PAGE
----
The key to food stall success
In a world where Michelin stars are now awarded to food stalls, it’s clear the street food industry has become a juggernaut with no signs of slowing down. As reported in the Telegraph, a quarter of Britons now eat at a street food market at least once a month, with the sector now worth over £1.2 billion in the UK. These huge profits reflect a shift in the takeaway market, one which has moved towards higher prices and bigger spends. According to this report, for instance, 64% of consumers are willing to spend more than their usual lunchtime budget on street food.
Apart from the lucrative appetite amongst consumers, what attracts new vendors to the street food industry is the comparative ease of setting up a business. The outfitting costs, regulations and even tax requirements are much more manageable compared to those of a bricks-and-mortar restaurant. However, while turnover for a market stall can quickly amount to tens of thousands, the profit margins in street food remain very narrow. The London street food scene alone has over 100 street food markets, so making it work is a fine balancing act.
At ICON, we’ve worked with a number of food stall vendors, including chicken sandwich upstarts Butchies (who gave us their tips on street food success here). Here are a few key points to consider when thinking about how to make your food stall a standout.
Be specific, be authentic
The British public love cuisine from other countries, something backed up by a recent survey, and their appetite for new and unfamiliar foods means they are receptive to adventurous approaches to cooking. However, when deciding what food you will offer you should be wary of tackling a cuisine you don’t know intimately. With so much competition, a lack of authenticity is a quick way to find yourself passed over for vendors serving recipes they have a connection with.
Once you know what kind of food you want to make, the next step is to refine the menu. Start with a small number of dishes and road test them to perfection. Being able to serve up fresh, tasty food with speed is vital, and doing a few things very well is the best approach as a newcomer. Having a small number of key dishes is also a good way to build a following, as consumers will come to specifically associate you with them.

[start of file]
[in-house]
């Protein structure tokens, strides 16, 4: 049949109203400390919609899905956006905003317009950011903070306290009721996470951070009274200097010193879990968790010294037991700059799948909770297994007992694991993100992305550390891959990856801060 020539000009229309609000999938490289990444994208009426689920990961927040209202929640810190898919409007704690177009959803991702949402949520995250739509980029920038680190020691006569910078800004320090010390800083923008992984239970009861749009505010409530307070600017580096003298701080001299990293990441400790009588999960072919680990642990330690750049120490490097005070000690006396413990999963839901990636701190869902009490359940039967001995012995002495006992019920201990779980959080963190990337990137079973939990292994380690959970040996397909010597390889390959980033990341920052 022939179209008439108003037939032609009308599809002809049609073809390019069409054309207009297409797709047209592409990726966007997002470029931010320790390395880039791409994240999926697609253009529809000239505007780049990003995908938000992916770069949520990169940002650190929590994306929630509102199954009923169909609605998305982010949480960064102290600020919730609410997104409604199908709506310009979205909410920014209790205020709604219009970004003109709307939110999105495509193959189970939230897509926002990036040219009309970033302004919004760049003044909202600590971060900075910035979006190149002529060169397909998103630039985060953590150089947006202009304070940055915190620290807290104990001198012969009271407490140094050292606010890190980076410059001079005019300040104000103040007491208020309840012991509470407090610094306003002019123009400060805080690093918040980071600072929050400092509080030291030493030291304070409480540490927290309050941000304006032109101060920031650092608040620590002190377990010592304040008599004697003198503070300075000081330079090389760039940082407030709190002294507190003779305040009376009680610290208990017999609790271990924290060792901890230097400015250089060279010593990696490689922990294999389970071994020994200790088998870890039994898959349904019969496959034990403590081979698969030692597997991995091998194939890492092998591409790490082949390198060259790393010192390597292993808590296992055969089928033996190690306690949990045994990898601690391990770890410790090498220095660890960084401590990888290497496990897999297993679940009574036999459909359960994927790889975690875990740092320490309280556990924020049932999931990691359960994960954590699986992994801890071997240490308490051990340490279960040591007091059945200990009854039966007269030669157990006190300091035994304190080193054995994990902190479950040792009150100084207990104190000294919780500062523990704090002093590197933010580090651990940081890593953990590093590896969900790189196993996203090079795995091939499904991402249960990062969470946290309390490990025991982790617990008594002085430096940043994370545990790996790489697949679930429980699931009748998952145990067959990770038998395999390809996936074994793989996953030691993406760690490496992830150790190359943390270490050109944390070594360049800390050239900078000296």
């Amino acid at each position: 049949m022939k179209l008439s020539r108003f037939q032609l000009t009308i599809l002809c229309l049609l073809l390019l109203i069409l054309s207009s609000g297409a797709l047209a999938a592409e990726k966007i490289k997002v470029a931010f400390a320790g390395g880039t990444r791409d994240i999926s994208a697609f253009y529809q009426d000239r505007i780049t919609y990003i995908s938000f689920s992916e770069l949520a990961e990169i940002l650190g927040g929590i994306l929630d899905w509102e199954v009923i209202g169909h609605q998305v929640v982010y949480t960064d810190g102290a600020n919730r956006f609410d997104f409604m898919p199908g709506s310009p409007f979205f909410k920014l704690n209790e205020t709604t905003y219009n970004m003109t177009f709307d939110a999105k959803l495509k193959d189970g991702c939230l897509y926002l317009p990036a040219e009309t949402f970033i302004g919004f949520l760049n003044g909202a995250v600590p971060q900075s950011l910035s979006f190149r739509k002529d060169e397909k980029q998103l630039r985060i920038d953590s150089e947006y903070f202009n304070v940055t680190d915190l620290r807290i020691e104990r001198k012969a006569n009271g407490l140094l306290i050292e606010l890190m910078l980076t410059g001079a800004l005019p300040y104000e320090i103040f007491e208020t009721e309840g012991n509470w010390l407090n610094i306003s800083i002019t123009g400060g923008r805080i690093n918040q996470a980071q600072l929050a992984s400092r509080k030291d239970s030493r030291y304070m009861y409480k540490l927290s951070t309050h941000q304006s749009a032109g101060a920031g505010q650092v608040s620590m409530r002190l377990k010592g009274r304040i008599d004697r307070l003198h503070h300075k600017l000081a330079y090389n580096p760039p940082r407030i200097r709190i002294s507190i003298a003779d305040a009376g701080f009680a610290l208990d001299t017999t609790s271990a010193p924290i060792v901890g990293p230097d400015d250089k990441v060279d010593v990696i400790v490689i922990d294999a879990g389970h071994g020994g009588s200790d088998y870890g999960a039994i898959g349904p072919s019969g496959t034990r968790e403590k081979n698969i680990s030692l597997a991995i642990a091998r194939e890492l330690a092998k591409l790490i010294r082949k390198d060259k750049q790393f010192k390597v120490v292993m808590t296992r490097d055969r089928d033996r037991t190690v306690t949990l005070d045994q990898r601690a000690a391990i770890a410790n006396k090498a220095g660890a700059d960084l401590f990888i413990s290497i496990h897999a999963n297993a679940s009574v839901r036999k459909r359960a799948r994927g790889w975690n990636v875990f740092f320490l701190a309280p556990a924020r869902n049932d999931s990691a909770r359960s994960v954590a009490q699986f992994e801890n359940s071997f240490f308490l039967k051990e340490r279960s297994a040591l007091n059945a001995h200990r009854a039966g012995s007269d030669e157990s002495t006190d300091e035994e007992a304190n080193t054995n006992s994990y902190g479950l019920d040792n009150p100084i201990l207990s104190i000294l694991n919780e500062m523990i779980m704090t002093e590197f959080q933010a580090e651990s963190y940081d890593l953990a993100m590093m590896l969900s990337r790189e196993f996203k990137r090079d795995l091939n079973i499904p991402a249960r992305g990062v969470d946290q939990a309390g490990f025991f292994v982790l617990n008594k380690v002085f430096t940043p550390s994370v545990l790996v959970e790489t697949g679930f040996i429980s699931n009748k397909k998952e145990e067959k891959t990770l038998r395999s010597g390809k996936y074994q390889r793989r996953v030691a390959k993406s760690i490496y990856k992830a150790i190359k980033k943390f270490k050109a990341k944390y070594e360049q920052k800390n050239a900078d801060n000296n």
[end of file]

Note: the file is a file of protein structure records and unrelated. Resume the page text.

Choose your market wisely
There is stiff competition for hungry stomachs in London, whether that’s for the lunchtime rush or the lazy Sunday morning crowd. Thinking about where you want to position yourself within the broader market also means thinking carefully about where you want to be based location-wise. There is a vast difference between an open market sandwiched between office blocks, and a covered hall with an alcohol license and a corporate owner. Each style of street food market has its own benefits; do the research and choose one which fits with the way you want to work.
Have a brand identity, and market it
Making sure you stand out amongst other vendors means having a strong visual identity. While quality, authentic food is the thing that will keep customers coming back, it’s worth investing time and money in creating a recognisable brand. Familiarity, style and distinction will all help customers discover and then return to you. Signpost yourself so that there is no question about who you are and what you’re selling: translate your visual identity across every element of your business, from social media, signs and menus through to staff uniforms and even napkins.
Consumers care about sustainability and sourcing
Consumers care more than ever about the sustainability and the source of what they are eating. Be sure you know where all of your ingredients come from, and work had to reduce single-use plastic throughout your business. Minimising waste is not just an ethical consideration – these measures usually end up cutting down on cost too. There are a number of suppliers making compostable takeaway containers and utensils now, and ICON even offer organic fabric options from brands like Earth Positive when it comes to uniforms and merchandise. (Extra reading: our guide to uniform sizes here; our guide to why personalised restaurant workwear matters here.)
Turn your brand identity into another revenue stream
Merchandise can be a simple and lucrative way to add to your revenue stream, especially when it comes to the tourist trade, a huge part of footfall in London’s better-known food halls. If you have successfully crafted a strong visual identity and generated a loyal following for your stall, it makes sense to think about selling things like tees and totes to your customers too. (See our guide to merch for food brands here.) There is no better advert than a happy customer, and custom tees, totes, and other merchandise are now easier to produce than ever.
Looking to create merch or custom workwear for your street food stall? At ICON Printing we can create deliver fast turnaround custom printed t-shirts, tote bags, and more, counting clients from Boiler Room to WeWork, the Tate to Niketown. Get a quote in 2 minutes online.